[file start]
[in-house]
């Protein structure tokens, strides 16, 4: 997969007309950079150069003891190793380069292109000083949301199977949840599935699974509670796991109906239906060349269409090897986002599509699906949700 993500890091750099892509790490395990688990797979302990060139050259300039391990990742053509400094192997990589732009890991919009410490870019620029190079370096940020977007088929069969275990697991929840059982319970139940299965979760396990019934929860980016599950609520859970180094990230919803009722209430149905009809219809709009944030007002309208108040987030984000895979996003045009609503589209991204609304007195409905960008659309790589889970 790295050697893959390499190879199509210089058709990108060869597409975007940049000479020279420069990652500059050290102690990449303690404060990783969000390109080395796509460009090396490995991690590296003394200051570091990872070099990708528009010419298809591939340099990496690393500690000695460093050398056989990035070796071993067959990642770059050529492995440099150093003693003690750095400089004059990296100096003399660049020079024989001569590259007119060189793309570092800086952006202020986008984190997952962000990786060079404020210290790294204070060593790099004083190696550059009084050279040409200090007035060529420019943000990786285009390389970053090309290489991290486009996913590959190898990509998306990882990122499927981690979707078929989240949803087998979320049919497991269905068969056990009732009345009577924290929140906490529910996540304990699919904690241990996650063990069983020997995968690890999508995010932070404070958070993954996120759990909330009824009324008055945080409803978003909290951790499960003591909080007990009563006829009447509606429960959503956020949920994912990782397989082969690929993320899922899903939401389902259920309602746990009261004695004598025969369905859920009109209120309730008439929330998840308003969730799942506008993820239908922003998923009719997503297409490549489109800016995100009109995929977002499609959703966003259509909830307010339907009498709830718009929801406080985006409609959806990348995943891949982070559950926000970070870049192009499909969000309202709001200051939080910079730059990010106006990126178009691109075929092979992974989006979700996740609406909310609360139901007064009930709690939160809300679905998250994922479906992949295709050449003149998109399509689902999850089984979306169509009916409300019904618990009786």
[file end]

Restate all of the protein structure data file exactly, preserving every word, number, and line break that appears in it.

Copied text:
[in-house]
């Protein structure tokens, strides 16, 4: 997969007309950079150069003891190793380069292109000083949301199977949840599935699974509670796991109906239906060349269409090897986002599509699906949700 993500890091750099892509790490395990688990797979302990060139050259300039391990990742053509400094192997990589732009890991919009410490870019620029190079370096940020977007088929069969275990697991929840059982319970139940299965979760396990019934929860980016599950609520859970180094990230919803009722209430149905009809219809709009944030007002309208108040987030984000895979996003045009609503589209991204609304007195409905960008659309790589889970 790295050697893959390499190879199509210089058709990108060869597409975007940049000479020279420069990652500059050290102690990449303690404060990783969000390109080395796509460009090396490995991690590296003394200051570091990872070099990708528009010419298809591939340099990496690393500690000695460093050398056989990035070796071993067959990642770059050529492995440099150093003693003690750095400089004059990296100096003399660049020079024989001569590259007119060189793309570092800086952006202020986008984190997952962000990786060079404020210290790294204070060593790099004083190696550059009084050279040409200090007035060529420019943000990786285009390389970053090309290489991290486009996913590959190898990509998306990882990122499927981690979707078929989240949803087998979320049919497991269905068969056990009732009345009577924290929140906490529910996540304990699919904690241990996650063990069983020997995968690890999508995010932070404070958070993954996120759990909330009824009324008055945080409803978003909290951790499960003591909080007990009563006829009447509606429960959503956020949920994912990782397989082969690929993320899922899903939401389902259920309602746990009261004695004598025969369905859920009109209120309730008439929330998840308003969730799942506008993820239908922003998923009719997503297409490549489109800016995100009109995929977002499609959703966003259509909830307010339907009498709830718009929801406080985006409609959806990348995943891949982070559950926000970070870049192009499909969000309202709001200051939080910079730059990010106006990126178009691109075929092979992974989006979700996740609406909310609360139901007064009930709690939160809300679905998250994922479906992949295709050449003149998109399509689902999850089984979306169509009916409300019904618990009786």